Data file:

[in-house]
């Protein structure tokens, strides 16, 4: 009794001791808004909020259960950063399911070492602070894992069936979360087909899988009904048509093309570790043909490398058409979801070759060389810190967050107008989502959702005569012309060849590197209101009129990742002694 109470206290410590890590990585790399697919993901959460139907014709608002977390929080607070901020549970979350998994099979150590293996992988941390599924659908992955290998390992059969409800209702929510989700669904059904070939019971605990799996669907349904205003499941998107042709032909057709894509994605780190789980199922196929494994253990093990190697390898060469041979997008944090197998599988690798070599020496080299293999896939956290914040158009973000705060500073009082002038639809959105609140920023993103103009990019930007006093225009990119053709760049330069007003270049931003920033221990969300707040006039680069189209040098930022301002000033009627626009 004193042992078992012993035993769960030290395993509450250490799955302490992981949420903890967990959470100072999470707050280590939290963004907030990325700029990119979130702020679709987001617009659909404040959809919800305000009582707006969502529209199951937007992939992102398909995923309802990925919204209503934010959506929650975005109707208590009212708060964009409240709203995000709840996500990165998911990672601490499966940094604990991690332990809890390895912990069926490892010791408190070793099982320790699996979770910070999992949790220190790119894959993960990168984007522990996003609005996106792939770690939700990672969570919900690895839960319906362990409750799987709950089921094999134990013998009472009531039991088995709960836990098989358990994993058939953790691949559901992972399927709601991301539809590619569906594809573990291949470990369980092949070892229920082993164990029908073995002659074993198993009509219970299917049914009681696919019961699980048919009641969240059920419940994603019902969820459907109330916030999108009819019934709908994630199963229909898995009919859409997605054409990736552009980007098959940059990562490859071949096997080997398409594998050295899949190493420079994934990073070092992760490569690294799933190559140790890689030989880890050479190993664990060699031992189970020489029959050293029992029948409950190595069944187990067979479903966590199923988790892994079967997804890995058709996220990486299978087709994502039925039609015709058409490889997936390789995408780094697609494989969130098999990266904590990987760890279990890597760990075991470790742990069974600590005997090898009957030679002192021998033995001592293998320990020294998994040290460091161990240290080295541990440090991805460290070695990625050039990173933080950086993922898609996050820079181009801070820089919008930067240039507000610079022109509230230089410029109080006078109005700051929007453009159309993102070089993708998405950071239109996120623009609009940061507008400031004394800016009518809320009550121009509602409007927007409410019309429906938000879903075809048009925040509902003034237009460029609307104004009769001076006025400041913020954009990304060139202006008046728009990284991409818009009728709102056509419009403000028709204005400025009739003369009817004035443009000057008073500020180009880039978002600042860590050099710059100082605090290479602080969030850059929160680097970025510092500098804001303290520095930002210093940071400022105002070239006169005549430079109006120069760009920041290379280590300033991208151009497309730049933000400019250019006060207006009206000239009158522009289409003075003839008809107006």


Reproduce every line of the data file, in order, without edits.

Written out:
[in-house]
């Protein structure tokens, strides 16, 4: 009794001791808004909020259960950063399911070492602070894992069936979360087909899988009904048509093309570790043909490398058409979801070759060389810190967050107008989502959702005569012309060849590197209101009129990742002694 109470206290410590890590990585790399697919993901959460139907014709608002977390929080607070901020549970979350998994099979150590293996992988941390599924659908992955290998390992059969409800209702929510989700669904059904070939019971605990799996669907349904205003499941998107042709032909057709894509994605780190789980199922196929494994253990093990190697390898060469041979997008944090197998599988690798070599020496080299293999896939956290914040158009973000705060500073009082002038639809959105609140920023993103103009990019930007006093225009990119053709760049330069007003270049931003920033221990969300707040006039680069189209040098930022301002000033009627626009 004193042992078992012993035993769960030290395993509450250490799955302490992981949420903890967990959470100072999470707050280590939290963004907030990325700029990119979130702020679709987001617009659909404040959809919800305000009582707006969502529209199951937007992939992102398909995923309802990925919204209503934010959506929650975005109707208590009212708060964009409240709203995000709840996500990165998911990672601490499966940094604990991690332990809890390895912990069926490892010791408190070793099982320790699996979770910070999992949790220190790119894959993960990168984007522990996003609005996106792939770690939700990672969570919900690895839960319906362990409750799987709950089921094999134990013998009472009531039991088995709960836990098989358990994993058939953790691949559901992972399927709601991301539809590619569906594809573990291949470990369980092949070892229920082993164990029908073995002659074993198993009509219970299917049914009681696919019961699980048919009641969240059920419940994603019902969820459907109330916030999108009819019934709908994630199963229909898995009919859409997605054409990736552009980007098959940059990562490859071949096997080997398409594998050295899949190493420079994934990073070092992760490569690294799933190559140790890689030989880890050479190993664990060699031992189970020489029959050293029992029948409950190595069944187990067979479903966590199923988790892994079967997804890995058709996220990486299978087709994502039925039609015709058409490889997936390789995408780094697609494989969130098999990266904590990987760890279990890597760990075991470790742990069974600590005997090898009957030679002192021998033995001592293998320990020294998994040290460091161990240290080295541990440090991805460290070695990625050039990173933080950086993922898609996050820079181009801070820089919008930067240039507000610079022109509230230089410029109080006078109005700051929007453009159309993102070089993708998405950071239109996120623009609009940061507008400031004394800016009518809320009550121009509602409007927007409410019309429906938000879903075809048009925040509902003034237009460029609307104004009769001076006025400041913020954009990304060139202006008046728009990284991409818009009728709102056509419009403000028709204005400025009739003369009817004035443009000057008073500020180009880039978002600042860590050099710059100082605090290479602080969030850059929160680097970025510092500098804001303290520095930002210093940071400022105002070239006169005549430079109006120069760009920041290379280590300033991208151009497309730049933000400019250019006060207006009206000239009158522009289409003075003839008809107006």